Starvation has a positive impact on stem cells in Planarians. Researchers now succeeded in decoding the underlying molecular mechanisms.
07/30/2019 · Lebenswissenschaften · Leibniz-Institut für Alternsforschung - Fritz-Lipmann-Institut · News · Forschungsergebnis
Planarians are very plastic animals. Due to a high number of stem cells, planarians are able to regenerate a new individual from a tiny fragment of their body. Researchers of the Leibniz Institute on Aging – Fritz Lipmann Institute in Jena, Germany, together with colleagues of the Spanish National Center for Cardiovascular Research in Madrid, Spain, now investigated the planarian stem cell pool under conditions of starvation. Their results show that long telomeres are a major characteristic of adult stem cells in planarians. Starvation has a positive effect on the adult stem cell pool, as starved stem cells show a higher telomere length. The results are now published in the Journal Stem Cell Reports.
Planarians are very plastic animals. They are able to regenerate whole body parts; even from a tiny fragment of their body, they are able to regenerate a new individual. This amazing regeneration ability is due to their somatic stem cell pool, which is able to infinitely replace old or damaged cells. As in their natural surrounding periods of food scarcity occur, they developed astonish survival strategies under starvation: they can shrink in size and then regrow if they get food again always maintaining their stem cell pool. Because of the astonishing plasticity, they are used as model organism for example in aging research.
A research team around Dr. Cristina González-Estévez of the Leibniz Institute on Aging – Fritz Lipmann Institute (FLI) in Jena, Germany and the Spanish National Center for Cardiovascular Research in Madrid, Spain now investigated the development of the planarian stem cell pool under conditions of starvation. “The central question is how starvation regulates somatic stem cells”, tells González-Estévez about the motivation behind the study. It was already known that starvation has a positive impact on stem cells, but the underlying molecular mechanisms remained unclear. Planarians with their astonishing regeneration capacity due to the high number of stem cells are therefore a good model organism to address this question.
Longer Telomeres in Planarian Stem Cells
Telomeres are repetitive sequences at each end of a chromosome that protect them from deterioration and fusing with other chromosomes. Over time, during each cell division, these telomeres become shorter. This shortening has been shown to be associated with aging and aging-related diseases in different organisms such as mice and humans. The international research team now investigated stem cells and their telomere length in planarians. “Our results show that long telomeres are a major characteristic of adult stem cells in planarians”, says González-Estévez.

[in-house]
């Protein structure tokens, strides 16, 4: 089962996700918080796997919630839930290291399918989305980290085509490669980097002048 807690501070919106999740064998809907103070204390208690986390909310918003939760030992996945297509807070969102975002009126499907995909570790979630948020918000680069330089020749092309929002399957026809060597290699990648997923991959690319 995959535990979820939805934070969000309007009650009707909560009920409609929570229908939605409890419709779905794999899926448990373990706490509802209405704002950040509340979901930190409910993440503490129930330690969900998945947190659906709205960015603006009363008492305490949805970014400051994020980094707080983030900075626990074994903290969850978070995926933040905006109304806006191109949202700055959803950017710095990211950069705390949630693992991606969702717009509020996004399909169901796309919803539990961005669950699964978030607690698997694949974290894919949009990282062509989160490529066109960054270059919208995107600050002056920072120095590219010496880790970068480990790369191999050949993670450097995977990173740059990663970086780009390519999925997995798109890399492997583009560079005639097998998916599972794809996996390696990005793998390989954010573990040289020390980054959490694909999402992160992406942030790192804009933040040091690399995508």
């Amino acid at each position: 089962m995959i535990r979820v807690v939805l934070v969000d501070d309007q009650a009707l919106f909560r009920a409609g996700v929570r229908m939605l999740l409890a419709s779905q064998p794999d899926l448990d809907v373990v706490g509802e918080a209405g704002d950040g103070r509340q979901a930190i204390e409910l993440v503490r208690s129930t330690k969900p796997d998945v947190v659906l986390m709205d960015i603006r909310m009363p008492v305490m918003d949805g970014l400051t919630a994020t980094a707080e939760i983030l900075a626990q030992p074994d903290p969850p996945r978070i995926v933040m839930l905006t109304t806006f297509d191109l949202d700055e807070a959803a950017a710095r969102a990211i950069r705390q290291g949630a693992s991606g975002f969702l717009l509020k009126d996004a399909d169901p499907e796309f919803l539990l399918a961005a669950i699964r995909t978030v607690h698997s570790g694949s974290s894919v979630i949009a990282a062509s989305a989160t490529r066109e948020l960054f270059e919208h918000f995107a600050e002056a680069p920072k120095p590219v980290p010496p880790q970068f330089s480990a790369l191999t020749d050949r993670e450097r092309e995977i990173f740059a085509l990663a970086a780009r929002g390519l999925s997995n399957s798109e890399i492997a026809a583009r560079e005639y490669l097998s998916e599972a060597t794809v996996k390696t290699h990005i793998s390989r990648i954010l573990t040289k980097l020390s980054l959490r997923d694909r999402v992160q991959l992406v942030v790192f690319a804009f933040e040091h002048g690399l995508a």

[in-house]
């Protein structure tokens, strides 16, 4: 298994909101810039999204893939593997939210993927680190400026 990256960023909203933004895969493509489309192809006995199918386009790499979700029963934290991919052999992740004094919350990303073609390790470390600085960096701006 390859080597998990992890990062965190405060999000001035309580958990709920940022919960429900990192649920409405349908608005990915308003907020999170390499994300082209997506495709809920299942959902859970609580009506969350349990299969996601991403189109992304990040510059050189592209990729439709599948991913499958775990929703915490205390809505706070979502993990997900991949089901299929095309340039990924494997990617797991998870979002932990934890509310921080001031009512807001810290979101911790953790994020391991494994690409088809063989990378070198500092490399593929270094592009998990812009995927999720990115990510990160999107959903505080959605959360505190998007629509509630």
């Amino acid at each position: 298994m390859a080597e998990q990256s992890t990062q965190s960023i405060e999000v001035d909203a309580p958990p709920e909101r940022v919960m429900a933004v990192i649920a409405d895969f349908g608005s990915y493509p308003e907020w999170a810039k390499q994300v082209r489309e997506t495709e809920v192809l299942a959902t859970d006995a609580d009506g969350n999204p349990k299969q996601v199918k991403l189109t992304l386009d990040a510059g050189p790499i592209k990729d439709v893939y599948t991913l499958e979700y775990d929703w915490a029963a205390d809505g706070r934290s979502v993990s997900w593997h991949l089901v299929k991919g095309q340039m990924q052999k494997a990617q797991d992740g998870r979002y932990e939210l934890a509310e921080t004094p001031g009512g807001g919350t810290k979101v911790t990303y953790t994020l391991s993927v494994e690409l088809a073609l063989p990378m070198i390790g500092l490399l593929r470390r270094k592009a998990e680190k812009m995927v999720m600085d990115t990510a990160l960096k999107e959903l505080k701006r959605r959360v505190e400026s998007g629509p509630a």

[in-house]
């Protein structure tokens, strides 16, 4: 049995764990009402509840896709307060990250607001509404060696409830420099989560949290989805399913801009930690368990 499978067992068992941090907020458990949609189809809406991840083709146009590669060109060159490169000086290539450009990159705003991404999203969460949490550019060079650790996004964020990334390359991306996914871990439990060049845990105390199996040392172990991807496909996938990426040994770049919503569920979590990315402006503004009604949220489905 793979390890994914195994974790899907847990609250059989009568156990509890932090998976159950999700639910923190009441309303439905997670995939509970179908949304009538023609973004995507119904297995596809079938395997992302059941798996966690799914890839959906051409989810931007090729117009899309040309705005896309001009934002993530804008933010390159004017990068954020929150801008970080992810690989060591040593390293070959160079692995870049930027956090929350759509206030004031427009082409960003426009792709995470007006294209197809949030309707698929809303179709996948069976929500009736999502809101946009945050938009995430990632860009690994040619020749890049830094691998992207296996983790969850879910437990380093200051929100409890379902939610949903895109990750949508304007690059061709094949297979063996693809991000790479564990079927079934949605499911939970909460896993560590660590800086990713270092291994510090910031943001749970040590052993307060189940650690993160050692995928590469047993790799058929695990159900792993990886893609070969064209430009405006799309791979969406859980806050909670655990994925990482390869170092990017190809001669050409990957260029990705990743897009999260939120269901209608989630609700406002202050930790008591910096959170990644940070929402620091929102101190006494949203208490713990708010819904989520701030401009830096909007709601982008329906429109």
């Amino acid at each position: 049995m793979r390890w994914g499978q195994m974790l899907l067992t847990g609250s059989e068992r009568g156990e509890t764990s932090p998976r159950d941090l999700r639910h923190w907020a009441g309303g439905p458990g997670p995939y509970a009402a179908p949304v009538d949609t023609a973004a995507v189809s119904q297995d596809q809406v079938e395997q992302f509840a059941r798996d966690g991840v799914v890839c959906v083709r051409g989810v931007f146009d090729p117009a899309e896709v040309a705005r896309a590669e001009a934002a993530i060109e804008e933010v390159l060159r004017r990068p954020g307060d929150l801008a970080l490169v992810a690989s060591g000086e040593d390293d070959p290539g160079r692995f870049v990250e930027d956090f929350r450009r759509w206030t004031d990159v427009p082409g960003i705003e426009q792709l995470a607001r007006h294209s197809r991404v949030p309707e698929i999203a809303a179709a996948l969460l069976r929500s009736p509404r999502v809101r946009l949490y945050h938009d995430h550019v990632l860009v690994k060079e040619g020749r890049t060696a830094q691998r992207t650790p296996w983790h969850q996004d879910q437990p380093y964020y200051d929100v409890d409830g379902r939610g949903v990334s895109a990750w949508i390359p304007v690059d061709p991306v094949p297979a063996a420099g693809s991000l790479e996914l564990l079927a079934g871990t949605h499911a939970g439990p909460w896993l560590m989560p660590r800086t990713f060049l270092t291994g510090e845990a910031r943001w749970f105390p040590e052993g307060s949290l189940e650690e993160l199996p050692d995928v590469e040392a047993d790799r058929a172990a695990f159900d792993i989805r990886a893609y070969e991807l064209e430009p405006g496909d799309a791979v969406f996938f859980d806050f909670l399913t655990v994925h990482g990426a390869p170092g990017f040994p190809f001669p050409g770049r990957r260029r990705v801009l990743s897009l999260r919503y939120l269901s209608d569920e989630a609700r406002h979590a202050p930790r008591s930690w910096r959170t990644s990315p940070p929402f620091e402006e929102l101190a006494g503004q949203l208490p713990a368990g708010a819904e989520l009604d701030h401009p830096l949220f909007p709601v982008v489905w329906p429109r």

The researchers used the method TelQ-FISH (telomere quantitative fluorescence in situ hybridization) to measure stem cells telomere length of planarians under starvation. “This method has usually been used in mice but we adopted it to planarians for the very first time”, says González-Estévez. “We were able to show that under starvation the quality of the stem cell pool in planarians is improved due to a higher telomere length.”
Special Mechanisms during Starvation
The researchers found that starvation leads to an enrichment of stem cells with the longest telomeres. This enrichment is dependent on mTOR signaling, which is downregulated during starvation. mTOR is an important sensor pathway that controls cell growth and proliferation, also in humans. The results show that starvation increases the proportion of stem cells with longer telomeres through inhibition of mTOR signaling. On the other hand, mTOR up-regulation abolishes the effect of starvation on the telomere length of the stem cells. This suggests that starvation has a rejuvenating effect on planarian stem cells.
But what mechanisms are behind this? The researchers have two different hypothesis explaining the result: It might be the case that during starvation those stem cells with longer telomeres tend towards symmetric divisions forming two new stem cells. Another possibility would be that stem cells with long telomeres increase self-renewal when mTOR signaling is down whereas those with short telomeres die or differentiate.
The results of this study underline the positive effect of fasting on the adult stem cell pool and telomere length, which is associated with longevity. Further studies based on the experimental methods refined in this study should reveal whether the relation between the mTOR pathway on stem cells and telomere length could be also shown in other model organisms or even humans.
Marta Iglesias, Daniel A. Felix, Óscar Gutiérrez-Gutiérrez, Maria del Mar De Miguel-Bonet, Sounak Sahu, Beatriz Fernández-Varas, Rosario Perona, A. Aziz Aboobaker, Ignacio Flores, Cristina González-Estévez. Down-regulation of mTOR signaling increases stem cell population telomere length during starvation of immortal planarians. Stem Cell Reports. 2019. DOI: https://doi.org/10.1016/j.stemcr.2019.06.005